2. A complaint lodged under subsection 1 shall indicate the date on which the application was lodged with the Court.
3. The relevant court shall immediately inform the Minister of Foreign Affairs of any complaints lodged under subsection 1.”
The applicant complained under Article 6 § 1 of the Convention about the excessive length of judicial proceedings.
1. The applicant’s widow standing
The Court first notes that the applicant died on 11 October 2000, while the case was pending before the Court. His widow, Mrs Bogacz, requests that the proceedings be continued. She submits that the criminal charges laid against her late husband affected his reputation and due to the excessive length of the proceedings he was never given the chance to prove his alleged innocence.
The Court recalls that when an applicant dies during the proceedings, the heirs or next of a kin of the applicant may in principle pursue the application on the applicant’s behalf provided that they are shown to have a legitimate interest to justify the continuation of the examination of the case (see Krempovskij v. Lithuania (dec.), no. 37193/97, 20 April 1999; M.B. v. Poland, (dec.) no. 34091/96, 8 March 2001; Sildedzis v. Poland, no. 45214/99, 24 May 2005).
The Court considers that Mrs Bogacz has a legitimate interest to pursue the application in her late husband’s stead.
2. As to exhaustion of domestic remedies
In the present case a question arises whether the applicant’s widow should be required to exhaust the new remedy under of the 2004 Act, given that the application was introduced prior to 17 September 2004 (the date of entry into force of the Act) and while the proceedings complaint were still pending.
The Court notes that the 2004 Law contains, in its Section 18, provisions of a transitional character concerning persons who had lodged applications with the Court complaining about the length of proceedings, while those proceedings were still pending before domestic courts. It was open to them to lodge, within six months from 17 September 2004, a complaint provided for by Section 5 of that Law with a competent domestic court.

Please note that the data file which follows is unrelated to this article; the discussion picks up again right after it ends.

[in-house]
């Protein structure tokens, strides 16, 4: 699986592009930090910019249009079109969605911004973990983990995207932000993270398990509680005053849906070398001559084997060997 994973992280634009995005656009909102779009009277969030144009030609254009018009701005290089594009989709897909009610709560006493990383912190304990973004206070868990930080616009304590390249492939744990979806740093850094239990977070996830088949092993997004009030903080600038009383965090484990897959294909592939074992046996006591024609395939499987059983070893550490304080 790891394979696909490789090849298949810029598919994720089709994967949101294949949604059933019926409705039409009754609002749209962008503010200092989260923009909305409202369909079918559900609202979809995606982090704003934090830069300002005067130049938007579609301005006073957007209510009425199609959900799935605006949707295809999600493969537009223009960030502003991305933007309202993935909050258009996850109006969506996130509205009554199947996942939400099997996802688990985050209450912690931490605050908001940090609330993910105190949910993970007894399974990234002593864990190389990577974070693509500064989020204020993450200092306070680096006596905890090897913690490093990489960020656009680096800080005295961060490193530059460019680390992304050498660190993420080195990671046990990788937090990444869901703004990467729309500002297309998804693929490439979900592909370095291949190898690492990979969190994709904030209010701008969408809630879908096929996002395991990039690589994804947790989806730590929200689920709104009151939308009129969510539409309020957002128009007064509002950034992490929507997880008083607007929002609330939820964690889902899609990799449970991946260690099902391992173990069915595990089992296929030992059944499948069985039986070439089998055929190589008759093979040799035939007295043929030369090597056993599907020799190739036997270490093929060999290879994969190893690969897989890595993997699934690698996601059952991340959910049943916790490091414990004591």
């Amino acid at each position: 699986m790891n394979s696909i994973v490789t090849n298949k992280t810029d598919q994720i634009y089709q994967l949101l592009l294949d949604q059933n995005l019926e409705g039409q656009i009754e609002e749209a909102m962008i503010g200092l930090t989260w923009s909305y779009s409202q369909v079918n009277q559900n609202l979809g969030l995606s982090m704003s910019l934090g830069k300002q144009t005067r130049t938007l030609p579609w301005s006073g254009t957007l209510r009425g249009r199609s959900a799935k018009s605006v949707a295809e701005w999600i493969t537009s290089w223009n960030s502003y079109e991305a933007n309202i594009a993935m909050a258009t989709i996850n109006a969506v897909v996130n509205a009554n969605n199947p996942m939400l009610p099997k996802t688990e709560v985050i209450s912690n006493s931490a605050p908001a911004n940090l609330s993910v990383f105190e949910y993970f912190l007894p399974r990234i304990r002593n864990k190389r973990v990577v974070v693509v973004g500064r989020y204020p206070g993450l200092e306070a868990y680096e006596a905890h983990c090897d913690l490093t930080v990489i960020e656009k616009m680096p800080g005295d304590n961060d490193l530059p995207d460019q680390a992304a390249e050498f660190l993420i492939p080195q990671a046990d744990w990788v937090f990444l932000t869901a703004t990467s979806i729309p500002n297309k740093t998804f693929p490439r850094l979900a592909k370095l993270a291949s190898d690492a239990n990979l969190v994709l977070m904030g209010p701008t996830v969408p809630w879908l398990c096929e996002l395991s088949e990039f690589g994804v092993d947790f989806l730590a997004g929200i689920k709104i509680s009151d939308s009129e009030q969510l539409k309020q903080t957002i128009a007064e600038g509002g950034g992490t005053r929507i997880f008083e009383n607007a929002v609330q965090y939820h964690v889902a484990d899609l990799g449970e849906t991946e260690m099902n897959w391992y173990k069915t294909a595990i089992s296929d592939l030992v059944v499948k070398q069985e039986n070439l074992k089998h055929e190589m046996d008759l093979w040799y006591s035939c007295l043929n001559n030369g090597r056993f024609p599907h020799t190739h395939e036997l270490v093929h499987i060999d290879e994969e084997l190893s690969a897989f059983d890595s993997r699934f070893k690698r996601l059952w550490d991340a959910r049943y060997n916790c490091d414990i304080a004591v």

However, the Court is aware of the fact that the applicant could not avail himself of the remedies as described above. Pursuant to Article 3 of the 2004 Act, a complaint about a breach of the right to a trial within a reasonable time with regard to criminal proceedings may be lodged only by a party or a victim. The applicant died in 2000, therefore long before the entry into force of the 2004 Act.
As regards the applicant’s wife, she was never a party to the criminal proceedings against her husband, which were discontinued after his death. Therefore, under the domestic law she was not entitled to complain about the length of the proceedings in question. This conclusion, submitted by the applicant’s lawyer, has not been disputed by the Government.
In the light of the foregoing, the Court considers that the Law of 17 June 2004 cannot be regarded as an effective remedy in the applicant’s case. Consequently, the application cannot be declared inadmissible for non-exhaustion of domestic remedies.
3. Alleged violation of Article 6 § 1 of the Convention
The applicant’s complaint relates to the length of the proceedings, which began on 28 June 1994. No hearing was held until the applicant’s death on 11 October 2000. The proceedings ended on 12 February 2002 when they were discontinued due to the applicant’s death. They therefore lasted over 7 years without any action being taken by the court.
According to the applicant, the length of the proceedings is in breach of the “reasonable time” requirement laid down in Article 6 § 1 of the Convention. The Government reject the allegation.
The Court considers, in the light of the criteria established in its case-law on the question of “reasonable time” (the complexity of the case, the applicant’s conduct and that of the competent authorities), and having regard to all the information in its possession, that an examination of the merits of this complaint is required.
For these reasons, the Court unanimously
Declares the application admissible, without prejudging the merits of the case.
Michael O’Boyle Nicolas Bratza
BOGACZ v. POLAND DECISION
BOGACZ v. POLAND DECISION